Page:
Fight for the Soul of Seattle.
That’s what they called the follow-up documentary to the one that came out in March.
It came out last night. NBC Montana had the link on their site to the Seattle NBC site, and I managed to watch it last night.
It was really good.
I think the real star of the program is the formerly-homeless woman that now is a senior at the University of Washington, with tons of honors.
She said 100% of the people she met on the streets had substance abuse problems.
It’s an eye-opening documentary, and I can see the same trends in Missoula.
Here we coddle, but we don’t try to change. Change might mean the homeless and the addicted get better. There’s no money in that for the non-profits.
Think of it like war - the longer it goes on, the more the companies supplying the war effort make money.
Same with the homeless.
Here in Missoula we recently spent $100,000 to move the “illegal” Reserve Street Homeless Camp to the other side of town.
They built tent sites for 40 people. Just 8 showed up.
And there’s nothing wrong with that. I think that’s part of the plan.
I think this person nailed it:
The Pov used to house upwards of 150 people a night, but then when covid hit, they cut that in half.
They said it was too dangerous to have too many people so close together. A few months later they opened a second homeless shelter by the mall, one that could house 150 people. A month after that they erected the new homeless tent camp and began to close the Reserve Street Homeless Camp.
Very few of the homeless at the Reserve Street Camp want to move to the new location.
I doubt Mel moved there. I talked to him in the summer of 2018, about a month after the disastrous floods washed away much of the Reserve Street Homeless Camp.
He had the best shelter in the camp, on the highest ground in the area. He’d already been living there for two years when I talked to him. I wonder if he’s still there. I know the idea of ‘freedom’ was important to him, so I doubt he’ll live under the dictates of the new tent camp across town.
Missoula officials are going to do a public comment on the new homeless tent camp on Wednesday on Zoom.
We already know that most of the business owners in the area are upset about this. We learned that they’ve been having problems with the homeless ever since the $7 million Reserve Street Pedestrian Bridge was installed.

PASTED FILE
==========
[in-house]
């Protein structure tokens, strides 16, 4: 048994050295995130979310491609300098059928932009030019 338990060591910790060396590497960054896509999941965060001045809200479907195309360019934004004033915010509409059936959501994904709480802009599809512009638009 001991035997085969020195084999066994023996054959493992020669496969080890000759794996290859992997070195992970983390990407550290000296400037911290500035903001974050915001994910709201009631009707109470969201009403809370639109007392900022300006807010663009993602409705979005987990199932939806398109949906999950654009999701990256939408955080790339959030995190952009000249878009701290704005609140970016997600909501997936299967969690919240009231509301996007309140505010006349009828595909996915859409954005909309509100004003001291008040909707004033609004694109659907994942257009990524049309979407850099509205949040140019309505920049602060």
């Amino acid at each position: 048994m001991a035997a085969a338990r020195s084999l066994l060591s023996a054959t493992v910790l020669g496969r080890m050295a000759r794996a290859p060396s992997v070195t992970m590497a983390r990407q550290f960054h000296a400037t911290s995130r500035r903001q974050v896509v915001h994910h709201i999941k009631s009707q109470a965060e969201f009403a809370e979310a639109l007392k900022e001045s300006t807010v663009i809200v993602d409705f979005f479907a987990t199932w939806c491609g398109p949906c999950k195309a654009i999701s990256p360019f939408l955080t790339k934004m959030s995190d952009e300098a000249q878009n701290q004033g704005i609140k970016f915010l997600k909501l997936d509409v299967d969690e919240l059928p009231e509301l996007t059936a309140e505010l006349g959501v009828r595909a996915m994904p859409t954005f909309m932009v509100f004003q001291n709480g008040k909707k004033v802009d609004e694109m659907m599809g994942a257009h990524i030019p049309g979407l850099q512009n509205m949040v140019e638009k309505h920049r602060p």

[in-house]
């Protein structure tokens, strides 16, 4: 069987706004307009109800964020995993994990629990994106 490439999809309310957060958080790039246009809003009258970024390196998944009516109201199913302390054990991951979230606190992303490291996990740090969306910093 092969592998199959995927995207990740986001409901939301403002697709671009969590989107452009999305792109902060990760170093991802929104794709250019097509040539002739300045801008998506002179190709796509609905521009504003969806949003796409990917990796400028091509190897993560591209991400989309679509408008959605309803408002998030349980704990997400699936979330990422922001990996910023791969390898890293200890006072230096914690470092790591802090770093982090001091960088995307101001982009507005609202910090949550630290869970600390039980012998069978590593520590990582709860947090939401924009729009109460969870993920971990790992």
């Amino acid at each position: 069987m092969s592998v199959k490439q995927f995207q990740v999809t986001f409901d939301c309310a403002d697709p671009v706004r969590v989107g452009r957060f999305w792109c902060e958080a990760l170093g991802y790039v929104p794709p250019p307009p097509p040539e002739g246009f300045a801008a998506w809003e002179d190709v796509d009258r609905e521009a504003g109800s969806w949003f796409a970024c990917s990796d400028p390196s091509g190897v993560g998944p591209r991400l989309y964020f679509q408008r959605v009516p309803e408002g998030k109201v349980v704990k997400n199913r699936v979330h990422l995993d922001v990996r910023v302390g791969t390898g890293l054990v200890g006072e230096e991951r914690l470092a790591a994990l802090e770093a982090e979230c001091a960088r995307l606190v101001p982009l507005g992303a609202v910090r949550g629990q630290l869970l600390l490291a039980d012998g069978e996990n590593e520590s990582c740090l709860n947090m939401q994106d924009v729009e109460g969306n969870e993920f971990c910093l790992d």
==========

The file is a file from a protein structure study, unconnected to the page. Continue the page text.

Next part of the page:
In 2011 Missoula put forth their 10-year plan to end homelessness. Five years into it, the city saw a 265% increase in the homeless population.
This is a success.
The more homeless people we have, the more the non-profits can make in donations. Homelessness is also a convenient excuse for the city and the county to get covid relief money from the federal government.
Remember, this city is $250 million in debt and desperate for money. City councilors won’t even listen to anyone talk about affordable housing without demanding the legislature puts forth a local sales tax option.
Do you really think the veto-proof GOP legislature is going to do anything other than laugh at the delegation from Missoula?
What leverage does the delegation from Missoula have?
Here in Missoula we spent $4,500 that the feds gave us to give phones to 60 homeless people.
I wonder if one of the people they gave a phone to was the guy that beat the other homeless guy to death.
Residents living near the new homeless shelter by the mall are already complaining about the bums loitering around in the area.
The idea was to open this new homeless shelter for the winter, then close it. But I think it’ll remain open indefinitely.
I wonder what’s going on with the Reserve Street Homeless Camp.
What are they going to build there? What is the plan for that small parcel of land?
Why such a rush to get rid of the homeless camp there? Why all this talk that it’s illegal, when for years they said they could do nothing?
What authority does the city/county have to fine the state for this homeless camp?
When the state gets the bill from Missoula for the illegal camp, are they going to pay it...and what happens if they don’t? How much are the fines, and how are these determined?
They built the new tent camp for 40 people, but just 8 showed up.
Local media reported that 120 people were living in the Reserve Street Homeless Camp earlier this spring.
Even if you fill up the tent camp with 40 people...where are the other 80 people that were living in the Reserve Street Homeless Camp supposed to go?
If you don’t let people feed their addictions at the new tent camp, do you really think they’re going to move there?
Do you think having homeless people sign-in and sign-out is really going to work?
$100,000 was spent to make a new homeless camp to replace the one the homeless created themselves.
And the homeless don’t want it.